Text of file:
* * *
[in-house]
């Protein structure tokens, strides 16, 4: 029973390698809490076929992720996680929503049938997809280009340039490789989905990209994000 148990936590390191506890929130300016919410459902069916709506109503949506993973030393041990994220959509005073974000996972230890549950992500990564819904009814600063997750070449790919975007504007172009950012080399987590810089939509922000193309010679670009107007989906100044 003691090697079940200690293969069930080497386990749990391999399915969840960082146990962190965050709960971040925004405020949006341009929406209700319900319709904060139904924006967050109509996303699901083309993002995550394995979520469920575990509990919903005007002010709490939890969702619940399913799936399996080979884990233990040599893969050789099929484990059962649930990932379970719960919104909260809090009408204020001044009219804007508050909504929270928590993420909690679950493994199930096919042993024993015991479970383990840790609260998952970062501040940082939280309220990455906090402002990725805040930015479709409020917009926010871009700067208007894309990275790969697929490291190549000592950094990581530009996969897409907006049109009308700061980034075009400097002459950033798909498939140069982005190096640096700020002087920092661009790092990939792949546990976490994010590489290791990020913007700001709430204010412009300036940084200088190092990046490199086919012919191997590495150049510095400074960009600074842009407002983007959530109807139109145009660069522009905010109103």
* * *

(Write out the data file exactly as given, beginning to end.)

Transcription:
[in-house]
């Protein structure tokens, strides 16, 4: 029973390698809490076929992720996680929503049938997809280009340039490789989905990209994000 148990936590390191506890929130300016919410459902069916709506109503949506993973030393041990994220959509005073974000996972230890549950992500990564819904009814600063997750070449790919975007504007172009950012080399987590810089939509922000193309010679670009107007989906100044 003691090697079940200690293969069930080497386990749990391999399915969840960082146990962190965050709960971040925004405020949006341009929406209700319900319709904060139904924006967050109509996303699901083309993002995550394995979520469920575990509990919903005007002010709490939890969702619940399913799936399996080979884990233990040599893969050789099929484990059962649930990932379970719960919104909260809090009408204020001044009219804007508050909504929270928590993420909690679950493994199930096919042993024993015991479970383990840790609260998952970062501040940082939280309220990455906090402002990725805040930015479709409020917009926010871009700067208007894309990275790969697929490291190549000592950094990581530009996969897409907006049109009308700061980034075009400097002459950033798909498939140069982005190096640096700020002087920092661009790092990939792949546990976490994010590489290791990020913007700001709430204010412009300036940084200088190092990046490199086919012919191997590495150049510095400074960009600074842009407002983007959530109807139109145009660069522009905010109103």